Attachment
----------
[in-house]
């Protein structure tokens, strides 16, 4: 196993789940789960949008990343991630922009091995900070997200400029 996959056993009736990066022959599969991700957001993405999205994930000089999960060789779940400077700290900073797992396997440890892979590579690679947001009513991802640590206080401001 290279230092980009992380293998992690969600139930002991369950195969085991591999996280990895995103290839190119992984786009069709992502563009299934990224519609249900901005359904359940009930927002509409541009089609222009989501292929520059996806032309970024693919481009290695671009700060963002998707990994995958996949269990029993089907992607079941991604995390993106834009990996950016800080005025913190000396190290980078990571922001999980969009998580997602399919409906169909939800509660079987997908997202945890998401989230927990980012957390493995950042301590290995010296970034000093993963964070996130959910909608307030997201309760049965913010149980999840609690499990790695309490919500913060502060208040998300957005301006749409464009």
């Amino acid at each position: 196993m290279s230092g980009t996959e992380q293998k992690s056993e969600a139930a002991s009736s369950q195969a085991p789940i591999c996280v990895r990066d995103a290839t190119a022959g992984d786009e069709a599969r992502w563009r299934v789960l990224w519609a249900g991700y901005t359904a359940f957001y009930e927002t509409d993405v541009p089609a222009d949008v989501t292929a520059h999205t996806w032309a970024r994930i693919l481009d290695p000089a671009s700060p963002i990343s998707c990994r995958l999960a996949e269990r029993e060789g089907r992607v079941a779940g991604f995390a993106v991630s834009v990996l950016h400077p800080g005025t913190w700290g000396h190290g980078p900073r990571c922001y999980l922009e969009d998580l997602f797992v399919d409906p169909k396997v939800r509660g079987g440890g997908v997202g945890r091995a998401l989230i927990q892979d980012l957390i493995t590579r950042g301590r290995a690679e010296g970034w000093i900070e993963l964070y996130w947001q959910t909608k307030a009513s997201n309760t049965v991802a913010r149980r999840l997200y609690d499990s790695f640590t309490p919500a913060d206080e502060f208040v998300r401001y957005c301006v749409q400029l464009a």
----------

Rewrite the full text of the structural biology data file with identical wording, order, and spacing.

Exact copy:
[in-house]
């Protein structure tokens, strides 16, 4: 196993789940789960949008990343991630922009091995900070997200400029 996959056993009736990066022959599969991700957001993405999205994930000089999960060789779940400077700290900073797992396997440890892979590579690679947001009513991802640590206080401001 290279230092980009992380293998992690969600139930002991369950195969085991591999996280990895995103290839190119992984786009069709992502563009299934990224519609249900901005359904359940009930927002509409541009089609222009989501292929520059996806032309970024693919481009290695671009700060963002998707990994995958996949269990029993089907992607079941991604995390993106834009990996950016800080005025913190000396190290980078990571922001999980969009998580997602399919409906169909939800509660079987997908997202945890998401989230927990980012957390493995950042301590290995010296970034000093993963964070996130959910909608307030997201309760049965913010149980999840609690499990790695309490919500913060502060208040998300957005301006749409464009």
């Amino acid at each position: 196993m290279s230092g980009t996959e992380q293998k992690s056993e969600a139930a002991s009736s369950q195969a085991p789940i591999c996280v990895r990066d995103a290839t190119a022959g992984d786009e069709a599969r992502w563009r299934v789960l990224w519609a249900g991700y901005t359904a359940f957001y009930e927002t509409d993405v541009p089609a222009d949008v989501t292929a520059h999205t996806w032309a970024r994930i693919l481009d290695p000089a671009s700060p963002i990343s998707c990994r995958l999960a996949e269990r029993e060789g089907r992607v079941a779940g991604f995390a993106v991630s834009v990996l950016h400077p800080g005025t913190w700290g000396h190290g980078p900073r990571c922001y999980l922009e969009d998580l997602f797992v399919d409906p169909k396997v939800r509660g079987g440890g997908v997202g945890r091995a998401l989230i927990q892979d980012l957390i493995t590579r950042g301590r290995a690679e010296g970034w000093i900070e993963l964070y996130w947001q959910t909608k307030a009513s997201n309760t049965v991802a913010r149980r999840l997200y609690d499990s790695f640590t309490p919500a913060d206080e502060f208040v998300r401001y957005c301006v749409q400029l464009a």